Couples Creating Art: The Perfect Trigger for the ‘Love Hormone’

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2.21.19

“The couple that paints together, releases oxytocin together!”

– Dr. Karen K. Melton Ph.D., assistant professor of child and family studies in Baylor’s Robbins College of Health and Human Sciences. ?

We were ecstatic a couple of years ago when Baylor approached Painting With a Twist about a research study to determine how different family interactions caused spikes (or lulls) in the release of oxytocin. Oxytocin, AKA the “love hormone” is a hormone that plays a role in social bonding between couples. Check out a summary of some pretty interesting insights from Dr. Melton below from an interview we conducted with her!

Q: How did the idea for this study come about?

A: Working specifically with family studies, we really wanted to understand how different interactions affected the natural oxytocin levels of individuals participating in family activities. We chose two activities to test with participants: board games and a painting experience with Painting with a Twist.

Q: What did your colleagues think when you came to them with this idea?

A: They loved the idea. When we presented the idea to the National Council to receive the grant for the study, they loved the idea as well and were excited to hear the findings.

Q: Did the findings surprise you?

A: We hypothesized that all activities would release oxytocin but that board games would likely release more. What surprised us the most was that not only did painting release MORE oxytocin but men in the painting group had 2-2.5 times the oxytocin levels of other groups (even other women!) What’s interesting too is that people who were in the painting group had higher levels of oxytocin at their baseline than board game participants leading us to the idea that the novelty of the concept and physical environment play a key role in the release of oxytocin as well.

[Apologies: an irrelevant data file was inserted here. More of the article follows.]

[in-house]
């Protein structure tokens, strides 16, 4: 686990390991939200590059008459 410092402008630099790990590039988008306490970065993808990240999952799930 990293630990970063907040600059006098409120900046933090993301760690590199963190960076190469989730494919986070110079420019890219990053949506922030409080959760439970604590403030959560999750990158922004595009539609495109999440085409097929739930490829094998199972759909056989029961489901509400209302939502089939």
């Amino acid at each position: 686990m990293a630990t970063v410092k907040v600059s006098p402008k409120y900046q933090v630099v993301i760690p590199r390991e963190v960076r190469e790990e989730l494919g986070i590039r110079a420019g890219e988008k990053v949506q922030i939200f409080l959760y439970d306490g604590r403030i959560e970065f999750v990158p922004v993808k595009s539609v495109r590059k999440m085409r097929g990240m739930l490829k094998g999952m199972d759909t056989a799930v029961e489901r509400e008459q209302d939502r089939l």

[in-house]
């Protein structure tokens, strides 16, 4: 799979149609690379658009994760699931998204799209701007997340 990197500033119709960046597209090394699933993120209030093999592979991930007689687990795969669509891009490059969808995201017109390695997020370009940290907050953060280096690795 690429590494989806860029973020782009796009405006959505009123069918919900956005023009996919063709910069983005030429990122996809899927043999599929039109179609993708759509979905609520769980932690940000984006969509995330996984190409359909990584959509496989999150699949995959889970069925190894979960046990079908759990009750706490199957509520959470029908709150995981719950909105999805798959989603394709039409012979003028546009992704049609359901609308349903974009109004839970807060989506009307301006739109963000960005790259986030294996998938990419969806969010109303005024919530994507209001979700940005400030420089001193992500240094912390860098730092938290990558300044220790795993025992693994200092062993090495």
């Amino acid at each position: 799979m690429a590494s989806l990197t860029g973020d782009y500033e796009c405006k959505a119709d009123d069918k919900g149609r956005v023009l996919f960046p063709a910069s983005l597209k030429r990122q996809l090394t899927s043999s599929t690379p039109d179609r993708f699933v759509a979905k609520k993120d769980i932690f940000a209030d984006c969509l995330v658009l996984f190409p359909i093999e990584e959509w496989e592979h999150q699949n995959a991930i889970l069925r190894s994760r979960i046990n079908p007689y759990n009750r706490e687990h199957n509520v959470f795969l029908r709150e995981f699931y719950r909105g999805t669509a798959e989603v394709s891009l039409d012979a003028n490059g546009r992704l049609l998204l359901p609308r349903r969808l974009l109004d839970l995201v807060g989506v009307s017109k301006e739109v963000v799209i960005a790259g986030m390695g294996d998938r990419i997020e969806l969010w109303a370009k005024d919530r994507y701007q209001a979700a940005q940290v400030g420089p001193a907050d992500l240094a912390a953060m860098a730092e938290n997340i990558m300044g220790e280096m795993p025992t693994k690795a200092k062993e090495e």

Q: What was your personal experience at Painting with a Twist?

A: When we had the idea of the study, I took my team for the experience and everyone really enjoyed it. I still have my painting in my bedroom because I’m so proud of it. What I think is really great about the concept is it takes away a lot of the work when it comes to family leisure. Somebody in the relationship has to do the work of setting up the activity. With this, it’s all done for you so you can enjoy a true state of leisure. And when it comes to the actual activity of painting, you are challenged but certainly not overwhelmed.

Q: Are you looking forward to returning to Painting with a Twist?

A: Absolutely! I think it’s a great concept. I’ve seen some kid-friendly options posted so I’m looking forward to taking my daughter for mother/daughter date night.

Q: What do you hope comes about based on your study results?

A: Well, we certainly know more than we did before the study. We can make a lot of assumptions with recreational activities but it’s great to be able to measure the true experience. Ultimately, we would like to study different types of interaction to find out exactly what activities and factors release oxytocin. This information can help facilitate better experiences and family interaction so individuals and couples can connect at a deeper level.

There you have it! Painting = more oxytocin = more love in the air. So if you’re planning your next date night, find a Painting with a Twist studio near you and give it a whirl! You might walk away with not only amazing paintings but a new sense of connection with your significant other. Cheers!